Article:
Wives of Mumbai attacks businessman 'warned FBI in 2005'

Wives of Mumbai attacks businessman 'warned FBI in 2005'

Two wives of a businessman convicted over the Mumbai terrorist attacks in India spoke to the FBI about their husband three years before, it has emerged.

But a government official said last night that the information from David Headley’s wives was general in nature and the FBI Joint Terrorism Task force found no connections to a specific threat, plot or terrorist group.

The official said that in 2005 one wife informed the FBI that Headley had expressed to her his support for Pakistan in its bitter dispute with India over Kashmir.

The official, who is familiar with the matter, said the FBI interviews in New York City occurred three years before the 2008 attacks that killed 166 people. The woman was not identified.

Headley pleaded guilty in the US District Court in Chicago last March to laying the groundwork for the massacre in Mumbai and performing similar surveillance in anticipation of an attack on a Danish newspaper whose cartoons depicting the Prophet Mohammed were offensive to Muslims.

The New York Times reported that the second wife, a Moroccan, provided information at the American embassy in Islamabad in 2007 that Headley was involved in a terrorist group that was actively plotting against targets in India.

It said the second wife, Faiza Outalha, met twice with an assistant regional security officer and an Immigration and Customs Enforcement officer at the embassy.

The Times said Headley had at least three wives, and at one time was married to all of them.

One of the two American officials confirmed that Headley’s wives shared concerns with US officials before the attack and that those concerns warranted attention.

In response to the disclosures about the information from Headley’s wives, US State Department spokesman PJ Crowley said that “we take our counter-terrorism co-operation with India very seriously”.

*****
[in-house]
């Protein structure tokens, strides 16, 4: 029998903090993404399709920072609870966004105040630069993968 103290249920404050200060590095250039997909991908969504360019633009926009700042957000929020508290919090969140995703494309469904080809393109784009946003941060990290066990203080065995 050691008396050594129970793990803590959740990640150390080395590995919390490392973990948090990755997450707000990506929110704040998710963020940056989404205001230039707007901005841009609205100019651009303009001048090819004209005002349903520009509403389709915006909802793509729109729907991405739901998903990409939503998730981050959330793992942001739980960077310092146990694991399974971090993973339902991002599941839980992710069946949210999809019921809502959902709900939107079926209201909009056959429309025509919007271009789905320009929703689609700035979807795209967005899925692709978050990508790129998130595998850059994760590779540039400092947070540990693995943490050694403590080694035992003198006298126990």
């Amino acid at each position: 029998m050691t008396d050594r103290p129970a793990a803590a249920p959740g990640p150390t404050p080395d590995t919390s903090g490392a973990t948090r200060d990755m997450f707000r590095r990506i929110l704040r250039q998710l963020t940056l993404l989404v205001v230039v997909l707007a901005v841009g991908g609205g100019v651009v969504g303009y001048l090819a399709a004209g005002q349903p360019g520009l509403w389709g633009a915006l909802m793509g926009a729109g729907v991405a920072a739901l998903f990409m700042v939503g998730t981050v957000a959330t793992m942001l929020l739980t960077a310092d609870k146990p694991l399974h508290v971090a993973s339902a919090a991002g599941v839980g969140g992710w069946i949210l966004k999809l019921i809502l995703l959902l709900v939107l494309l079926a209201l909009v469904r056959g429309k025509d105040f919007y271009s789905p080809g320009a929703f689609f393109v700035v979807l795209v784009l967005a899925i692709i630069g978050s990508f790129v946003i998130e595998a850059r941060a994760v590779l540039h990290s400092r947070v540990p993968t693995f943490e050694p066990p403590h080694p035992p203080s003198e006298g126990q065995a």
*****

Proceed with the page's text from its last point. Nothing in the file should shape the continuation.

“The US regularly provided threat information to Indian officials in 2008. Had we known about the timing and other specifics related to the Mumbai attacks, we would have immediately shared those details with the government of India,” he added.

The independent investigative news organisation ProPublica said on the website of The Washington Post that the wife who gave information to the FBI in 2005 told agents that her husband was an active militant in the terrorist group Lashkar-i-Taiba, which carried out the Mumbai attacks.

The ProPublica story also said that she told the agents that her husband had trained extensively in the terrorist group’s Pakistani camps and had shopped for night-vision goggles and other equipment.

But the official familiar with the FBI interview said the woman did not say that her husband was an active militant or that he expressed a desire to engage in violent acts.

The FBI declined to comment last night.

The government official said that Headley’s wife spoke generally of her husband having hiking supplies, but not that she knew of membership involvement in a group.

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